Survey of surgical critical care applicant and program director views on virtual interviews for fellowship training: a Surgical Critical Care Program Directors Society sponsored study

Document Type

Journal Article

Publication Date



Trauma surgery & acute care open








internship and residency; survey; surveys and questionnaires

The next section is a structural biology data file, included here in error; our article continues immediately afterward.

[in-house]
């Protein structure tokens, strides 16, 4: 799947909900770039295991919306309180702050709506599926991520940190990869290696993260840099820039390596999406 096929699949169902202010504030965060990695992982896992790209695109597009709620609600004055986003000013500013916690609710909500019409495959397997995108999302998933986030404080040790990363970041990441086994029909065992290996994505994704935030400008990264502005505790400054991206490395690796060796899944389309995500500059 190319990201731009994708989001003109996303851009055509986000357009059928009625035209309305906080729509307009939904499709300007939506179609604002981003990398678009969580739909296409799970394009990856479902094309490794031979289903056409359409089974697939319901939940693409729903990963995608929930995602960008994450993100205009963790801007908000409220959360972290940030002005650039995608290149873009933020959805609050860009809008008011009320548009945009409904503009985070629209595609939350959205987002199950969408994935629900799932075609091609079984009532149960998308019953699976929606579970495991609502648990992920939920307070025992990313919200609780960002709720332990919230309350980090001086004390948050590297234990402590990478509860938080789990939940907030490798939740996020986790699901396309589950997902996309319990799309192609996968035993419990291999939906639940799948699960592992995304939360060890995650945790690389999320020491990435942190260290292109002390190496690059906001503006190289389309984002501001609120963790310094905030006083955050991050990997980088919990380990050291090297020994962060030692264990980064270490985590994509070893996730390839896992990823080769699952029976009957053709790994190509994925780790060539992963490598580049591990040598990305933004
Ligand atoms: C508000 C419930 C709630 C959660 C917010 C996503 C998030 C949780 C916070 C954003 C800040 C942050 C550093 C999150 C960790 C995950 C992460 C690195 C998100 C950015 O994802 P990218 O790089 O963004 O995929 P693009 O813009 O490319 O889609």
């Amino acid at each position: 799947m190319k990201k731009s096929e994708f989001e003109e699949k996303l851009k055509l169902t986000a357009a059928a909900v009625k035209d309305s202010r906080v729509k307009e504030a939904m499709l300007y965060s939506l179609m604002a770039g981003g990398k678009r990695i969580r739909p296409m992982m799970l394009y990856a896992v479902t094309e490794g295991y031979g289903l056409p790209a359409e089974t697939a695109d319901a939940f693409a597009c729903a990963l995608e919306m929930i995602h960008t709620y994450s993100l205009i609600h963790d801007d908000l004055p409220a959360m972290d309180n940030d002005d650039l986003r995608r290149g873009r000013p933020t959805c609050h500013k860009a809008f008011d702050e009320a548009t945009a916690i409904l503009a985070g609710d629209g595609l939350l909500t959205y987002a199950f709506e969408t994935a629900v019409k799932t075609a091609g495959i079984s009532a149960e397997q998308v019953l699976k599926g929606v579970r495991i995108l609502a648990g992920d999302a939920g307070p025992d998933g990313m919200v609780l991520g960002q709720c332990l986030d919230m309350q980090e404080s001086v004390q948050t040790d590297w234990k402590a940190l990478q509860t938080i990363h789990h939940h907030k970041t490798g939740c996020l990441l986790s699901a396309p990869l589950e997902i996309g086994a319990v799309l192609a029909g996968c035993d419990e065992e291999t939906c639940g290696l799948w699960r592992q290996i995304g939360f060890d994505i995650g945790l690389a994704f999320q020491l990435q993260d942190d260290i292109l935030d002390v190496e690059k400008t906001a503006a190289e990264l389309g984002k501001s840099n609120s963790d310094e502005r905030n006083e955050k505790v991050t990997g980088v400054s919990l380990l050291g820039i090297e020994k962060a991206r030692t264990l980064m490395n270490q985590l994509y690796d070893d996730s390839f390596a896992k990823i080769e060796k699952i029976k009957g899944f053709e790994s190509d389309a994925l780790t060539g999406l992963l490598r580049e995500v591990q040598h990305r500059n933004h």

Background: The COVID-19 pandemic forced postgraduate interview processes to move to a virtual platform. There are no studies on the opinions of faculty and applicants regarding this format. The aim of this study was to assess the opinions of surgical critical care (SCC) applicants and program directors regarding the virtual versus in-person interview process. Methods: An anonymous survey of the SCC Program Director's Society members and applicants to the 2019 (in-person) and 2020 (virtual) interview cycles was done. Demographic data and Likert scale based responses were collected using Research Electronic Data Capture. Results: Fellowship and program director responses rates were 25% (137/550) and 58% (83/143), respectively. Applicants in the 2020 application cycle attended more interviews. The majority of applicants (57%) and program faculty (67%) strongly liked/liked the virtual interview format but felt an in-person format allows better assessment of the curriculum and culture of the program. Both groups felt that an in-person format allows applicants and faculty to establish rapport better. Only 9% and 16% of SCC program directors wanted a purely virtual or purely in-person interview process, respectively. Applicants were nearly evenly split between preferring a purely in-person versus virtual interviews in the future. Discussion: The virtual interview format allows applicants and program directors to screen a larger number of programs and applications. However, the virtual format is less useful than an in-person interview format for describing unique aspects of a training program and for allowing faculty and applicants to establish rapport. Future strategies using both formats may be optimal, but such an approach requires further study. Level of evidence: Epidemiologic level IV.